My dad was visiting from Florida for more than a week, so it was a great opportunity to interview him and ask random questions to help me and my kids understand his family history as he knew it. All total I have about 6 hours of recording just talking with dad, I learned many new things that I did not know before.
Since both my dad and I wear baseball caps, it was a excellent chance to use the Hat Mic technique and my Olympus LS-10 as detailed in a previous post here.
There was a fair amount of road noise in the recording from the Toyota Tundra truck. I also noticed that the road noise level changed as the truck went over bridges and rougher patches of road.
Here is a sample of the recording so you can hear what this particular setup sounds like.
When I record audio interviews, I usually choose between 2 hardware setups depending on the situation.
The first setup is for ultra-light portable field recording without any power nearby or audio mixer to plug into. This comprises primarily of a Olympus LS-10 digital audio recorder, 2 lavalier/lapel wired microphones with 1/8 mono connectors, and a Y connector which connects each mono connector to the right or left stereo input on the LS-10. Click on the image to see a larger version.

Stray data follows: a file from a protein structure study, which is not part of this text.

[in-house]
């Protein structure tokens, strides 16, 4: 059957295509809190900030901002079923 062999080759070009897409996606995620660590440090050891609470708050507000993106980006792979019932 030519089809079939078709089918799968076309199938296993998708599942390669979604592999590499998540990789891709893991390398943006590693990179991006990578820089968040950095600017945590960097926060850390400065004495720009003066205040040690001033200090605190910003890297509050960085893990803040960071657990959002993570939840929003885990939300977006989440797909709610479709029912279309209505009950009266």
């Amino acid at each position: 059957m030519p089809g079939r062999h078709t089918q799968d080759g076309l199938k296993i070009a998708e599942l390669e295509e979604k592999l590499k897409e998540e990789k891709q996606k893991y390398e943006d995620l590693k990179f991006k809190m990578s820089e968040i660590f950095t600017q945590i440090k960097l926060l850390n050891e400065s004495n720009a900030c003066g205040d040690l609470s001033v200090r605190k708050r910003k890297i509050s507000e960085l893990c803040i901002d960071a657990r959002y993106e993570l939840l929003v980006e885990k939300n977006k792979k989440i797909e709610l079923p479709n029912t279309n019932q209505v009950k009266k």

The second setup is also for field recording that gives me more options to either plug into an existing audio mixer, or use higher quality phantom powered wired or wireless microphones. It’s made up of a Marantz PMD661 digital audio recorder and paired with a couple Shure Beta58A microphones (as pictured) or a couple Shure PGX wireless lavalier/lapel microphones (these require AC power nearby).
One of the more important points about recording interviews is microphone placement. I prefer to use the lavalier/lapel microphones when I can because it allows me to place the microphone at a consistent distance from the mouth of the person talking and there is little chance for handling noise. With hand-held microphones, moving of the hand on the surface of the mic can cause audio noise to be picked up by the recorder.
One tip on using the devices, the Olympus LS-10 can be setup to use Auto-Gain or Fixed-Gain, the gain applies to BOTH left and right channels at the same time, there is no individual gain for each channel. On the Marantz PMD661, each channel has it’s own gain and can be adjusted independently depending on the person’s speaking volume.
Once I am done with the recording, I take the WAV file from either recorder, run the file through the Levelator, and edit them using Audacity (remove parts I don’t want). Once all the editing it done, the audio is then rendered (or produced) into MP3 format.
Below is a video I made of the production process using Audacity & the Levelator (the audio used was recorded using the Olympus LS-10 setup):